May I suggest that an appropriate method of lending gravity, as Justice Anthony M. Kennedy would have it, to a public proceeding is a reading from the Constitution or the Bill of Rights and that the appropriate place for prayer is a house of worship [“God and government,” editorial, May 11]? Perhaps legislators would then gain a better understanding of their basic purpose in their civic environment and acknowledge the place religion holds in their lives in their religious environment.
Paul R. Cutler, Arlington
The editorial opposing sanctioned prayer at legislative meetings was right on target and much appreciated. But that cause is lost for now. It will be many years before the Supreme Court’s divisive, partisan ruling is overturned.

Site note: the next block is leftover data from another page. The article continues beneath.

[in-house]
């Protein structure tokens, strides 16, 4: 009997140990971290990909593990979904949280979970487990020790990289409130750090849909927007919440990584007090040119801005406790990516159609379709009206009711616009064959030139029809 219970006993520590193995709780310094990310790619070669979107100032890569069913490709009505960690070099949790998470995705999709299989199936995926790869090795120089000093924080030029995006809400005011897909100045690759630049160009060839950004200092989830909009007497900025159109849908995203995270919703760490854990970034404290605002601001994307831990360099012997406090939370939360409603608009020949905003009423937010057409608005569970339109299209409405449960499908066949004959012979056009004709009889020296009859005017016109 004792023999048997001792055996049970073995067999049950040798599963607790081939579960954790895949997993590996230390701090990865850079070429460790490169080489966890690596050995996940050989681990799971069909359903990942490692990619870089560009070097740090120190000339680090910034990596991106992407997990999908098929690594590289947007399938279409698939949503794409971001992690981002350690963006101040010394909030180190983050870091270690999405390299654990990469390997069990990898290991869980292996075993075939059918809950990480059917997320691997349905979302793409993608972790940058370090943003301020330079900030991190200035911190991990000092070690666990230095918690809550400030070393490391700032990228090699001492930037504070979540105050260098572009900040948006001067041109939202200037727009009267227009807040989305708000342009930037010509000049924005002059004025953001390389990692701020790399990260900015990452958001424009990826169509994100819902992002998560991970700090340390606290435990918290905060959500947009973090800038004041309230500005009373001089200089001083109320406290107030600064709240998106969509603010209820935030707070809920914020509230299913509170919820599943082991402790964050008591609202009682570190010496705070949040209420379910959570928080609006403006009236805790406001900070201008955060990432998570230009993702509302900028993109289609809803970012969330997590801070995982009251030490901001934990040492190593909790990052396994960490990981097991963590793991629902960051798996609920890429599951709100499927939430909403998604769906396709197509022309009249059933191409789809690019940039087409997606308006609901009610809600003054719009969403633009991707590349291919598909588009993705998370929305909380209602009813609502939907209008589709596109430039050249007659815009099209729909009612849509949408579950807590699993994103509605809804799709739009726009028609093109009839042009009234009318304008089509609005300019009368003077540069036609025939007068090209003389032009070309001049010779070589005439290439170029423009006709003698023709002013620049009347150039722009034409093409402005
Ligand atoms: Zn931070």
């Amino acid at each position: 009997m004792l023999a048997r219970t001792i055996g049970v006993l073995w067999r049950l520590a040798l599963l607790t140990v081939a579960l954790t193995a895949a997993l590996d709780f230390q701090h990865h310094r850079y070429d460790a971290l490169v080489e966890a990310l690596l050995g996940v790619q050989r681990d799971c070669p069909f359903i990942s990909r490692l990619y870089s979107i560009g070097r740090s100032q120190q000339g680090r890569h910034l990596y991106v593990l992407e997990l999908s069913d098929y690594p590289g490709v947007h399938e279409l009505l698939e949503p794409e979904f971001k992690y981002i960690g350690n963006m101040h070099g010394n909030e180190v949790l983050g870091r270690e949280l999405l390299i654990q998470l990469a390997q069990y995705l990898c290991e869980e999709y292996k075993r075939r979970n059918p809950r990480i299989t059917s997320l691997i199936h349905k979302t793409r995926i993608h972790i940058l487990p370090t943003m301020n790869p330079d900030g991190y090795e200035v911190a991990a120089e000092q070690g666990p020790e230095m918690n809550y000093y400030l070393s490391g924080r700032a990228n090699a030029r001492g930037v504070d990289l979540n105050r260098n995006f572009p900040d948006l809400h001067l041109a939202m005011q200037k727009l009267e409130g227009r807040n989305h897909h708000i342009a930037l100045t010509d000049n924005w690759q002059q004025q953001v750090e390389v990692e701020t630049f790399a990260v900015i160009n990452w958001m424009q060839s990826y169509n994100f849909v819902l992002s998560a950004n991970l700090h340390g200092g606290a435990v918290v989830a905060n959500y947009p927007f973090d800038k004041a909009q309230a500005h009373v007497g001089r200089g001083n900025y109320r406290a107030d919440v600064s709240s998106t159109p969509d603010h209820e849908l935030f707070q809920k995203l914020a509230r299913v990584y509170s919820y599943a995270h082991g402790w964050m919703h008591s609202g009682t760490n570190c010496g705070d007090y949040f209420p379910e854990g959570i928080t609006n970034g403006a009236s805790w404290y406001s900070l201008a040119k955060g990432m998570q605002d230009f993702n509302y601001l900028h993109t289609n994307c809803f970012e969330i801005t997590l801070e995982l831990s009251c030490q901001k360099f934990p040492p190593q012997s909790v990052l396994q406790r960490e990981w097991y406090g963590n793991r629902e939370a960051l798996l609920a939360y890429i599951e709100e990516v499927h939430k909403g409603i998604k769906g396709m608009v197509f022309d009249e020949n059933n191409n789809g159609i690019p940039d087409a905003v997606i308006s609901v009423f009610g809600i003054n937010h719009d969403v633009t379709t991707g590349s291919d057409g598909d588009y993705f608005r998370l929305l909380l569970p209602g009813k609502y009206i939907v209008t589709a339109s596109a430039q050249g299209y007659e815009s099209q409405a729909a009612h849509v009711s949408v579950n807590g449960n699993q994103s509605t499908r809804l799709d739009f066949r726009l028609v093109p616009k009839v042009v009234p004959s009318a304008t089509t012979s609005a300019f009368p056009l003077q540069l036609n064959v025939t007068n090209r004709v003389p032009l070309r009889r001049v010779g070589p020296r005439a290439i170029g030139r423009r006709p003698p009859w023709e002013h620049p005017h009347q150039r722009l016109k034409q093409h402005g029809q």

Given that, may I request a gesture of courtesy and respect: Before delivering a prayer to an assembled group, acknowledge that it is intended for the benefit of a specific group of believers, ask those who have different beliefs for their kind indulgence while you spend a few minutes praying and mention that others will get their turn to open a meeting with their own prayers. This acknowledges the following for your fellow citizens who do not share your beliefs: We are civic-minded citizens equally entitled to be involved; our silence does not imply acceptance of or submission to whatever supernatural or dogmatic beliefs are included in your prayer; and our beliefs will also be fairly represented in front of the group.
In short, please acknowledge that we are also first-class citizens. Is that too much to ask?
Stephen D. Post, Fairfax Station